The boundaries of Great Turtle Island or what we now call the North American continent is now moving eastward across the Atlantic; a series of distinct seas separated by time and events transported by people; was not merely a land discovered and colonized by Europeans, but as a land inhabited and stewarded by a collection of rich, diverse, and civilized nations. But as early as 1498 the Italian captain, Giovanni Caboto or John Cabot, sailing for England, became the first European explorer since the Vikings to reach the mainland of North America and the first to search for the northwest passage, would put two civilizations on a collision course.
Frequent intercultural conflicts eventually allowed European civilization to reap the benefits of the New World like, tobacco, beaver pelts, gold and the kidnaping of Indians to be sold as curiosities or slaves, while leaving the legacy of its impact on indigenous populations. However, if we move the clock dial forward, time has permitted Europe’s colonizer cultures to re-asses its role in the subjugation of two continents and its peoples by trying to replace the light of a movie screen, with the light of the truth. The writers of Creating Meaningful Study Abroad Programs for American Indian Postsecondary Students (2003) state, “Cultural exchanges can equally privilege all shareholders, and not just corporate America; Pan-national, [and international] alliances might be better described as serving mutual needs and not benefiting one side to the exclusion of the other(s).”
Writing, studying, or teaching from this perspective could be an opportunity of re-education, a time for critical review of times and themes during the more than 500 years of intercultural encounters—giving opportunity to tell a more balanced story of the opening of the Americas and a celebration of diversity among cultures from Europe, the Americas and Africa. This could also be a time of cultural renewal—the commemoration of the greatest effects of Columbus’ voyages and by other early explorers —the creation of a new mixture of people, a hybrid of cultures on the New World meeting ground of diverse people. The Columbian Exchange for example, had dramatically caused the widespread movement of animals, crops, culture, human populations, and ideas between the Western and Eastern Hemispheres, seasoning humanities great big melting pot. Individual tastes, however, determine how sweet or bitter the broth.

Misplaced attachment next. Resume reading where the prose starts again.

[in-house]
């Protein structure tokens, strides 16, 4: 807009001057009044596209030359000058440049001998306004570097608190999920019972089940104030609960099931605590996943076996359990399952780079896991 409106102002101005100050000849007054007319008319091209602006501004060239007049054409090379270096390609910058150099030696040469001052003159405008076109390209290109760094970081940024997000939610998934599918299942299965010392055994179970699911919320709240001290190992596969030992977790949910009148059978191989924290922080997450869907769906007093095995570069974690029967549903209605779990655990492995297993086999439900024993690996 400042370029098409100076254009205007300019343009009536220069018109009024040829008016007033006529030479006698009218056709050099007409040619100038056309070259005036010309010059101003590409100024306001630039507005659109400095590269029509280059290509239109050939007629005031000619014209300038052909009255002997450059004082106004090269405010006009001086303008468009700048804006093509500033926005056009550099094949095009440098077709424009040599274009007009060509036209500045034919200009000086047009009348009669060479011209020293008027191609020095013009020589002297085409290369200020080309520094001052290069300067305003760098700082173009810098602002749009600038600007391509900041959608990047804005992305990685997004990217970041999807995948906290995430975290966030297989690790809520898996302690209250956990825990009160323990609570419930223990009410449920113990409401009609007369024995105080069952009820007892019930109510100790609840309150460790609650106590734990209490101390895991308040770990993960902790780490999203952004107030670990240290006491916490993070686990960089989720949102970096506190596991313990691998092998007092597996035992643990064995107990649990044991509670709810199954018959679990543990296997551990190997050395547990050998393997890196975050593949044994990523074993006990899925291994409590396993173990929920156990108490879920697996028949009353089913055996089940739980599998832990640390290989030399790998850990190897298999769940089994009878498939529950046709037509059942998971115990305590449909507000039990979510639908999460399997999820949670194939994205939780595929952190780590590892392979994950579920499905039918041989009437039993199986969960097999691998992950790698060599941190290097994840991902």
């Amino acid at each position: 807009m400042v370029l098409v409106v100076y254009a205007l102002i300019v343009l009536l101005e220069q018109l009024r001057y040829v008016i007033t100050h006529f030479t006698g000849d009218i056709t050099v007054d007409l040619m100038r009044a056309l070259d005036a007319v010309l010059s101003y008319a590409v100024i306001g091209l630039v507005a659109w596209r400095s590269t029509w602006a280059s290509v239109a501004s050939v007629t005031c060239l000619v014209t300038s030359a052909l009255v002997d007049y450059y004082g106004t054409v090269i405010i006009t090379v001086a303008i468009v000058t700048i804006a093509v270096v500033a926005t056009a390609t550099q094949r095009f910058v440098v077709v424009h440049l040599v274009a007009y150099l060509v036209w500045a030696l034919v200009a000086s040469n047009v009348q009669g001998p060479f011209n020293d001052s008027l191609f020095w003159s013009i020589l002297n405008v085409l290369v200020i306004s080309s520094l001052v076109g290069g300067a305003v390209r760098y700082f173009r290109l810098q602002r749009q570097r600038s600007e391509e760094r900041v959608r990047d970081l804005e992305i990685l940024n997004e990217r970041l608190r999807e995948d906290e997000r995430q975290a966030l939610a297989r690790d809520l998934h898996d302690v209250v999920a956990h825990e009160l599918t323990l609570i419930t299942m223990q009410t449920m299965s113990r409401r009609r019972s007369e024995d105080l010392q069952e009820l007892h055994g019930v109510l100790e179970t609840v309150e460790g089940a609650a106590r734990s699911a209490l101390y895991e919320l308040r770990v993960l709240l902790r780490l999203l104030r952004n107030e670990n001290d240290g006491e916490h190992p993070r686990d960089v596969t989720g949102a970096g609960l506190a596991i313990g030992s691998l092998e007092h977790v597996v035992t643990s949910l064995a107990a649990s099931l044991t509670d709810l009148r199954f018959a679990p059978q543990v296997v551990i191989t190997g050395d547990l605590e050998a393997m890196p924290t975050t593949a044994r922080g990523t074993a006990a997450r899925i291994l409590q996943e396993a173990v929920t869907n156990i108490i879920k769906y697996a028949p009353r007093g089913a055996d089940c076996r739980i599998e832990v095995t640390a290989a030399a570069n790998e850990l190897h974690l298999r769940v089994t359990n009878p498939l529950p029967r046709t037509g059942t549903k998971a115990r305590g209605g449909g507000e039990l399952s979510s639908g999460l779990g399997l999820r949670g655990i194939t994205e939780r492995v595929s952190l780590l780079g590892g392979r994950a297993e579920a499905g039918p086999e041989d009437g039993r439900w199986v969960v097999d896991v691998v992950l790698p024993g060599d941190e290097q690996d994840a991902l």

Knowledge of other cultures and social norms, opportunities to achieve fluency in a foreign language, art, music, food, insights into the socio-political nature of different governments support future positions of Native youth as cultural and social brokers for their tribes, or for others simply wanting to learn. No longer do we have to remain disgruntled with everything involving the white man. It’s time we move from civilization’s tools of divide and rule to a circle of equals, and seek up-lifting experiences to enrich our lives collectively.
It seems the popular protest movement Idle No More is doing just that. It has led to demonstrations across Canada and parts of the United States, and is now gaining support from grassroots organizations and individuals in Italy and France, and by extension, opportunity to reshape our cultural attitudes.